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‘A giving town’

Tyrone community rallies after tragedy

Volunteers Billie Jo Friday (center) and Terry and Ashley Tate, all of Tyrone sort donations for explosion victims at the Tyrone Armory on Friday afternoon. Mirror photo by Patrick Waksmunski

TYRONE — Before the dust had settled at the site of Monday’s home explosion and fires, Tyrone residents did what they do best — they came together and offered an outpouring of support, said longtime resident Michael Walsh.

Food and cases of water were donated and handed out to first responders working at the scene as the events unfolded and the groundswell of support has only grown in the days since with townspeople and residents in the surrounding areas continuing to donate money and clothing to those in need.

The blast caused by a gas leak left one dead, five injured, and several residents without a home or belongings other than the shirts on their backs.

“It’s devastating losing everything you own,” said Tammy Topar, who lived on the second floor of the house that was leveled in the explosion.

Topar was fortunate as she was visiting her sister in Ellwood City at the time. Now she is staying with her parents near Punxsutawney.

“A lot of people have been contacting me personally to make sure I’m OK,” Topar said. “I have so many calls to make.”

Monday’s tragic events are not a first for Tyrone, which in 1972 withstood a devastating flood caused by Tropical Storm Agnes. That flood killed dozens and left scores homeless. During that same year, a hotel fire claimed 13 lives, including a family of seven.

Walsh remembers those events. His wife’s family perished in the hotel blaze, he said, adding that donations paid for their funerals. Donations also paid the bills of those displaced by the hotel fire, he said.

He can see that same outpouring of support happening today.

“This is a giving town,” Walsh said. “It’s so close, everybody knows everybody. It’s like a big family here.”

In this town with a population of just over 5,200 people, Walsh said residents take care of their own.

“You don’t wait for the government to step in and help, you help. If you got, you give. That’s the way this town is,” he said. “That’s why I live here.”

Facebook posts show that donations can be dropped off at The Brew Coffee and Tap in downtown Tyrone.

Shannon Rice, who owns the coffee shop, lives across the street from the blast site. While she didn’t know the victims personally, she is good friends with the granddaughter of Anna L. Hunsicker, the person who was killed in the blast.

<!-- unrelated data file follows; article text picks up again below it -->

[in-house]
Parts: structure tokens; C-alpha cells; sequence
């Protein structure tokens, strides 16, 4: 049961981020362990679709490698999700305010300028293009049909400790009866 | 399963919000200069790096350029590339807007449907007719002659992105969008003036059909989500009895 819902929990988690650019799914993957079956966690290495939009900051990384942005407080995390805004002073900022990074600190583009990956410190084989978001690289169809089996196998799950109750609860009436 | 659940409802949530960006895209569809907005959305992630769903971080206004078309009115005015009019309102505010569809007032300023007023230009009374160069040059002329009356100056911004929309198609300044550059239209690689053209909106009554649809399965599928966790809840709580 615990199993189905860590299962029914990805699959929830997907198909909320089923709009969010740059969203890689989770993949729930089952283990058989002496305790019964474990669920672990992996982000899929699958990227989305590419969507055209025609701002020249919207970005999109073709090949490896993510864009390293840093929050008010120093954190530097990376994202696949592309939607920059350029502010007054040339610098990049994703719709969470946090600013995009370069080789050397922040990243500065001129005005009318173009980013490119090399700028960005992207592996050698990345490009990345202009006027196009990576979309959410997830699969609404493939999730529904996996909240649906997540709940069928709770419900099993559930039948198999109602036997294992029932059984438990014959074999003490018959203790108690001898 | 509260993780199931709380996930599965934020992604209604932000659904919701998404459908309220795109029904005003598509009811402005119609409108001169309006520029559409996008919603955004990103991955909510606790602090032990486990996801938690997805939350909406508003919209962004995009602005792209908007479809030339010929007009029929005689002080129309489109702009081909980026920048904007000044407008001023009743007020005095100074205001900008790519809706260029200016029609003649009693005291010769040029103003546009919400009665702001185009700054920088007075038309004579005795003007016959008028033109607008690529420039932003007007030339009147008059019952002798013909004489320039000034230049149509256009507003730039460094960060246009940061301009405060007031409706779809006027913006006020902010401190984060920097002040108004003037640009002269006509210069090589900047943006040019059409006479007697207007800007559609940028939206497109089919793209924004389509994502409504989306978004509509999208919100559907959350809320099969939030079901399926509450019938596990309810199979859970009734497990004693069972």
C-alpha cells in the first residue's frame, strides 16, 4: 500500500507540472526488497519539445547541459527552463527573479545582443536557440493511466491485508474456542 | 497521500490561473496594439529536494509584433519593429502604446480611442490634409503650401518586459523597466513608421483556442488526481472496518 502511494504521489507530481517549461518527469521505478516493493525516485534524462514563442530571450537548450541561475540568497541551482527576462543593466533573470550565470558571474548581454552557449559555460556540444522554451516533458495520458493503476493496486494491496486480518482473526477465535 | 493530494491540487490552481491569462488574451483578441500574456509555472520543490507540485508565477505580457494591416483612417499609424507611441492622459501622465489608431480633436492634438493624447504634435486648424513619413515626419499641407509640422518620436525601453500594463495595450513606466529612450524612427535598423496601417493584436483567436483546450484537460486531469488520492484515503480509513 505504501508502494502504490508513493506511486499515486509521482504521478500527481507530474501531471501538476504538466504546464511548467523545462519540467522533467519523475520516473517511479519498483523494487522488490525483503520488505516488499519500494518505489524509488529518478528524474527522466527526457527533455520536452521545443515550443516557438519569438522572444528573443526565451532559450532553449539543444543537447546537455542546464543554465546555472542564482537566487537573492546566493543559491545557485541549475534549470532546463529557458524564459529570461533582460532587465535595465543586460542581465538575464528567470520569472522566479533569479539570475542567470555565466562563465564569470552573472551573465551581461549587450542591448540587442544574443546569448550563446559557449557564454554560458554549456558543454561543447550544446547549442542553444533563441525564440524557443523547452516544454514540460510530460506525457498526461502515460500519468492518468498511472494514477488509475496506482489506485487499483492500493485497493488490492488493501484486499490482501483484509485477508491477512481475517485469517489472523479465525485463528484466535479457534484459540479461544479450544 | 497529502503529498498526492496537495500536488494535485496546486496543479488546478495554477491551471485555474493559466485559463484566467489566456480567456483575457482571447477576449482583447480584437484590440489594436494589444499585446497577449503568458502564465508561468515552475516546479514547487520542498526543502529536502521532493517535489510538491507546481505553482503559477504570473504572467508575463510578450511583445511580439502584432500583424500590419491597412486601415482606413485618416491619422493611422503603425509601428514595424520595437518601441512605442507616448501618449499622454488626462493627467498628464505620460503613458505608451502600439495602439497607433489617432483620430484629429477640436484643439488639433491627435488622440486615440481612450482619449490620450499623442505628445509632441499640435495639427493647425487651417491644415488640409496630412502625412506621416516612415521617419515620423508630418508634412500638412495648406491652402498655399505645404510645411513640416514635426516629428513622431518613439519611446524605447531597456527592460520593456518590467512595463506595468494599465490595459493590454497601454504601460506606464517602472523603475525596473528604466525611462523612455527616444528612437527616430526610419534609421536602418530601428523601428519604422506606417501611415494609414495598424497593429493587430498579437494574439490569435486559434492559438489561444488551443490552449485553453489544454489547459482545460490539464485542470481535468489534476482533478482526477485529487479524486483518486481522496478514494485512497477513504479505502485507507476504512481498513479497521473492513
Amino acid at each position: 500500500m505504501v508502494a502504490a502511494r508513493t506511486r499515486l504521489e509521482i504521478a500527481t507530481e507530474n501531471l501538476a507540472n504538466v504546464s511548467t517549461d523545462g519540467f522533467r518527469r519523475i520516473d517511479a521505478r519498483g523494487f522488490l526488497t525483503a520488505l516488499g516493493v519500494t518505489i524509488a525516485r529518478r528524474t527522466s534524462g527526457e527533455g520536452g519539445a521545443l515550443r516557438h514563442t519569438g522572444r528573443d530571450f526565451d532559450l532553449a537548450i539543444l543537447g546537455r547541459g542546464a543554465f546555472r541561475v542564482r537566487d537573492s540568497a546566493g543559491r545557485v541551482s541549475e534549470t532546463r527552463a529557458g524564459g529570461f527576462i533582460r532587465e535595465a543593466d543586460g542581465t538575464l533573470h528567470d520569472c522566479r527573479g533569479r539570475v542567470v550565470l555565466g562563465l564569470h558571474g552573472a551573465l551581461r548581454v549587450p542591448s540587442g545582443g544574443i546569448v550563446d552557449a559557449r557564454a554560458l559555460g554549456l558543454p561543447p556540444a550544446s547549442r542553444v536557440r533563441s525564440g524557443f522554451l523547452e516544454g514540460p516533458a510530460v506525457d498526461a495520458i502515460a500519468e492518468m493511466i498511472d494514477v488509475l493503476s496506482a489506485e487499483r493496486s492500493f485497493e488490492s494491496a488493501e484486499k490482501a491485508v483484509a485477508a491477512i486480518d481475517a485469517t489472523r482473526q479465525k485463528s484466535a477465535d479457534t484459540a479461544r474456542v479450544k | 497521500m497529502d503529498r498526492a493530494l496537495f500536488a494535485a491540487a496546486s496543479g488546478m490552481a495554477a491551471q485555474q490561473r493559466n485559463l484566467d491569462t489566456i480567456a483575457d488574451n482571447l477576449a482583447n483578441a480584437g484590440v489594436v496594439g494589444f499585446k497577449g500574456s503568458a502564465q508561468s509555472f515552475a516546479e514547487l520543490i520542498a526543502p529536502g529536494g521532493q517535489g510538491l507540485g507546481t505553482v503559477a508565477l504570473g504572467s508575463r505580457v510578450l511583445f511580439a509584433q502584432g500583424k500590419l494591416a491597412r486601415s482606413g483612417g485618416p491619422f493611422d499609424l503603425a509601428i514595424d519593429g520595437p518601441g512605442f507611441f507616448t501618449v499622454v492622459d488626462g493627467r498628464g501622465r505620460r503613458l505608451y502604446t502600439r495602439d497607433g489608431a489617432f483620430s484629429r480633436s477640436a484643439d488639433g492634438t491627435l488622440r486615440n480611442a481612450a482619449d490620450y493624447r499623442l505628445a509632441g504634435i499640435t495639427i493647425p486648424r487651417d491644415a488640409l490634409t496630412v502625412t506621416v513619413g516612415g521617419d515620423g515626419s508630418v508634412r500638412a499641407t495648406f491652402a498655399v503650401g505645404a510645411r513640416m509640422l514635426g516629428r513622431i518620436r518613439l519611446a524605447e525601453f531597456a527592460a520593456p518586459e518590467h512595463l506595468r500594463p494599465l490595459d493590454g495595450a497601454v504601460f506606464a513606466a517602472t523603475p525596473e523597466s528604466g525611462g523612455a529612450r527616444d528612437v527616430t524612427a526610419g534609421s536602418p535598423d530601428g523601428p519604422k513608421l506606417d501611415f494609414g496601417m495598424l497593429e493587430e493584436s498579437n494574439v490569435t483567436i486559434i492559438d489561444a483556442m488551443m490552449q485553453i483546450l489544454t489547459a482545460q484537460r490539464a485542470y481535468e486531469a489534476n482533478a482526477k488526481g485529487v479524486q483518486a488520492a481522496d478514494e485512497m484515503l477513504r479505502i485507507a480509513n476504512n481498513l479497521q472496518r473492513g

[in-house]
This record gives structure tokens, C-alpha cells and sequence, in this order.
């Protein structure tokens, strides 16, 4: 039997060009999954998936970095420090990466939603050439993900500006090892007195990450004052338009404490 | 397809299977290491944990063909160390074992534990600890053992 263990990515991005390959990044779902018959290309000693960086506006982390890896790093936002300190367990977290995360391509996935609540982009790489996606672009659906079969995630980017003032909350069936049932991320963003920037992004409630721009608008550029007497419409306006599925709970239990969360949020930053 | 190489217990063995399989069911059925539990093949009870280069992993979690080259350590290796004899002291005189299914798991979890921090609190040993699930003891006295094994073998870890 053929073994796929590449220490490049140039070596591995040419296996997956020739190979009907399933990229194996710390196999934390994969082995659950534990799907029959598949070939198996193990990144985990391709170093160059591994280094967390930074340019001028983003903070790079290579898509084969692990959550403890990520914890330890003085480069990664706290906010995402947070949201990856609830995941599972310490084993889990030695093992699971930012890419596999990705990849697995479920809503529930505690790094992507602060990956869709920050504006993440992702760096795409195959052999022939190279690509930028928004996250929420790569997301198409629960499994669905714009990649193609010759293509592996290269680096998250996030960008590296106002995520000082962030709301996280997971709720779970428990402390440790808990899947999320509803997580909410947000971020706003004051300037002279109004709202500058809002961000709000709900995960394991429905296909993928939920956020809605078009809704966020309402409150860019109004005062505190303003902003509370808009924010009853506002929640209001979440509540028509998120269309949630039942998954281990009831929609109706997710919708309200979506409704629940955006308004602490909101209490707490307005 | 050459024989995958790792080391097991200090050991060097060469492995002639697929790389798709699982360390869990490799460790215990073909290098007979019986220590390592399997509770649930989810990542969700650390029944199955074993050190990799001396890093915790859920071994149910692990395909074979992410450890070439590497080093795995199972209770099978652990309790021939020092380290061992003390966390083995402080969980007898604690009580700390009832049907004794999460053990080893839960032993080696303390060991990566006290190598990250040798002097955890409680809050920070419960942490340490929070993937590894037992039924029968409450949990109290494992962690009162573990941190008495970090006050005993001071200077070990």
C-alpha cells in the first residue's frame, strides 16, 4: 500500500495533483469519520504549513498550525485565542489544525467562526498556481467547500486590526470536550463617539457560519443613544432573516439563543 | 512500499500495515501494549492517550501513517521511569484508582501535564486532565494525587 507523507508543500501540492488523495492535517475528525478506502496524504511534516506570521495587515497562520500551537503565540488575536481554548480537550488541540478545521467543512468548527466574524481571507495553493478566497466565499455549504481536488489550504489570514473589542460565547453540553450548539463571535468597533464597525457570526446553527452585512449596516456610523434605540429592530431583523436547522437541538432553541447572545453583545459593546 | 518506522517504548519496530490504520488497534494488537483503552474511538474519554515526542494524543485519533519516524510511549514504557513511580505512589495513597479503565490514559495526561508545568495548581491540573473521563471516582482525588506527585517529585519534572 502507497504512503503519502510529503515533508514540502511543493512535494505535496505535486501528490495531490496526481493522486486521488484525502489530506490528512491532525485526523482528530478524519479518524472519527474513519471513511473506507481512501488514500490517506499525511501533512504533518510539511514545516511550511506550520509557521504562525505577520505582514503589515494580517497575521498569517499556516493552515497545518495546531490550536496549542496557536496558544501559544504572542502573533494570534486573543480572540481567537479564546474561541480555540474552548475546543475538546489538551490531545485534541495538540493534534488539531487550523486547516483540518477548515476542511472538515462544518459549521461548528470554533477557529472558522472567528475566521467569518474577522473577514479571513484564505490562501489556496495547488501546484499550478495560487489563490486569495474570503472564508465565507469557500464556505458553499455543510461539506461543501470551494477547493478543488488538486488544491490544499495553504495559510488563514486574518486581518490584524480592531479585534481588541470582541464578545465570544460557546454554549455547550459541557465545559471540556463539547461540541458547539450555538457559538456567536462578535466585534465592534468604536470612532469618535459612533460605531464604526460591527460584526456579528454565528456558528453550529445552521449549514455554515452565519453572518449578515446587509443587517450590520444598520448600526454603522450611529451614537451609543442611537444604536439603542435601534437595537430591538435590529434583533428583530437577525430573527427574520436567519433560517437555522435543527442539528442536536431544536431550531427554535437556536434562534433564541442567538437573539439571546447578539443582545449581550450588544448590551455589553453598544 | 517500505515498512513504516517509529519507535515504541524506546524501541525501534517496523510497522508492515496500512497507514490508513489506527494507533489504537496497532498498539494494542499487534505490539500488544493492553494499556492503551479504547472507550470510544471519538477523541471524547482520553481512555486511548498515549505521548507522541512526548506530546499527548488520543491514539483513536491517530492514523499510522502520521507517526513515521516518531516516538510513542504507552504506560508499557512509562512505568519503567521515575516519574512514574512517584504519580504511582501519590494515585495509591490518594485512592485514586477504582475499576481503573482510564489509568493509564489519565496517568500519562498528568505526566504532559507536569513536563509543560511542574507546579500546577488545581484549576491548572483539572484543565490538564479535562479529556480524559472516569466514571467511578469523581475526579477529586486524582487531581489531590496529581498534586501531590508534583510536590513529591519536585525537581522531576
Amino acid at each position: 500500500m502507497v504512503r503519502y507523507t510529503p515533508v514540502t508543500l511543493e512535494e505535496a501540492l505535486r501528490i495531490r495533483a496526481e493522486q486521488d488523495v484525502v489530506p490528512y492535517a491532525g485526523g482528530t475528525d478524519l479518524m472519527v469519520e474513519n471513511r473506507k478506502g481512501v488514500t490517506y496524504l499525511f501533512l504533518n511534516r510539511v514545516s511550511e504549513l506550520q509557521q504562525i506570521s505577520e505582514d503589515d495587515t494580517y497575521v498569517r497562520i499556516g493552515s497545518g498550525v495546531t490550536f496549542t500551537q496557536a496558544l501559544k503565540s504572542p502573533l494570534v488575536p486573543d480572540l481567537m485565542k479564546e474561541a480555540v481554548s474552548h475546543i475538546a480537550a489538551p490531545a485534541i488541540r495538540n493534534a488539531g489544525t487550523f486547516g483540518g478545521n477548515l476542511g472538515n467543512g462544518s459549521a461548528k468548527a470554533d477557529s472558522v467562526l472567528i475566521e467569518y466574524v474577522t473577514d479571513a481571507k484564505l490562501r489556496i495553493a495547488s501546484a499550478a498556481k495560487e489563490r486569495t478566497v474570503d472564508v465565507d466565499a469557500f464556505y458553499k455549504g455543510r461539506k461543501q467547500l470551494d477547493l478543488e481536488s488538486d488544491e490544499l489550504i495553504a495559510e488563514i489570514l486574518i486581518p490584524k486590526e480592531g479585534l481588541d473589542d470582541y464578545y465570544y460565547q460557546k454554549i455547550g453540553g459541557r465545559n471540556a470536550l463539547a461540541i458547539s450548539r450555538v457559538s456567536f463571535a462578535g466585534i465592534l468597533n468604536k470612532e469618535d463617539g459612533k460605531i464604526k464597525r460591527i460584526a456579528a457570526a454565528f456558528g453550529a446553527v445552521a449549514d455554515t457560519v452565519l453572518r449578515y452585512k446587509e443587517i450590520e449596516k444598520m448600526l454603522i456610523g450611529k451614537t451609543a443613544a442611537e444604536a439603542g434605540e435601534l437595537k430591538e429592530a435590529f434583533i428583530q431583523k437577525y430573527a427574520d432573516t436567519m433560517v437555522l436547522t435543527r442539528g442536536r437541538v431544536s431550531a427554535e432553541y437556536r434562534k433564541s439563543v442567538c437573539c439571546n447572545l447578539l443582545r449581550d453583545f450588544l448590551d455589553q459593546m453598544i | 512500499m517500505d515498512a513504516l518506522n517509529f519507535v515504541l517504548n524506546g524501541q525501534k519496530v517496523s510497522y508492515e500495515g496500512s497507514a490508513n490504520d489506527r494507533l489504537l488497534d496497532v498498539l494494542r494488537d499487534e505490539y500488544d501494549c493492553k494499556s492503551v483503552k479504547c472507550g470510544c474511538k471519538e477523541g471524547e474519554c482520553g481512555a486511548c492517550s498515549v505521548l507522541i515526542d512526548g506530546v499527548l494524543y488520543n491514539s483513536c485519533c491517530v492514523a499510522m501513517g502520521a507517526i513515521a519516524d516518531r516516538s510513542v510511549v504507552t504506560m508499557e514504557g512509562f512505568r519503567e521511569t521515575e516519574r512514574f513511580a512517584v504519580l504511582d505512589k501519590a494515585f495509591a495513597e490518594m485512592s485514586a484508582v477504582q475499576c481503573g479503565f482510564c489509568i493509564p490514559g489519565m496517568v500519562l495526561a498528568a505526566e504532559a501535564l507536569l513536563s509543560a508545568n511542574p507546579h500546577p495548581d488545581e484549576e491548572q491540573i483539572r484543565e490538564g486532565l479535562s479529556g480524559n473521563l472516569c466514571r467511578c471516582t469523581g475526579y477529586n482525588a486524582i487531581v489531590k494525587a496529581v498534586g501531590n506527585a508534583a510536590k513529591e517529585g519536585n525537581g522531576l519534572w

Rice and her family had been visiting her grandmother an hour away when tragedy struck her neighbors. She was bombarded by calls and texts asking if she was OK.

“We knew we had to do something,” Rice said of giving back to the community.

She opened her shop as a drop off location for donations for those affected by the fires.

“So much has been donated,” she said. “If I had to estimate, maybe 50 garbage bags full. Easily thousands of articles of clothing, from mens to womens to childrens to baby clothes. And shoes, blankets, miscellaneous household items, baby items, pantry food items. It’s been amazing. The gift cards alone total well over $2,000. Everyone has been truly amazing.”

Donations are also being gathered at The Beauty Salon, Church of the Good Shepherd and the Tyrone Public Library among other locations. Those items will be compiled and sorted in the Tyrone Armory.

Nate and Tracy Verilla opened their doors to the donations as the Armory has more space to store them.

“That’s what community is, when people come together in unity,” Nate Verilla said. “All we really did was open our doors.”

Councilman David Snyder has been helping with the organization and promotion of donation efforts.

“The abundance of the donations is phenomenal,” he said. “There’s real humanity there.”

One of the people who lost everything is pregnant, and organizers have received at least 20 car seat donations, Snyder said.

“That’s community being community,” he said.

The Tyrone community needed no prompting to jump into action, Snyder said, adding “when one of us suffers, we all do.”

Other fundraising efforts include People’s Gas offering food and lodging, Domino’s and Gardener’s Candy organizing a portion of their proceeds to go to the victims and their families, and clothing shops offering gift cards. Sam’s Club and Save A Lot donated cases of water to first responders on the scene Monday.

There are also three GoFundMe pages circulating on social media to benefit the families affected by the blaze and there is talk of holding a fundraising dinner and community closet in the near future.

Two Tyrone brothers, ages 13 and 9, even raised $938.58 for the victims on Thursday by setting up a lemonade stand, and they only charged 50 cents a cup.

Tragedies with Monday’s magnitude don’t happen often, Snyder said. “But when it does you’re grateful that you’re not alone.”

“After coming out of a pandemic year and a bunch of negativity that swarmed around the pandemic and the election, to have this happen is extremely tragic,” he said.

But, Snyder said, the outpouring of support shows that “humanity and community and generosity is alive and that is important for us to remember. I am definitely encouraged by that.”

Mirror staff writer Rachel Foor is at 814-946-7458.

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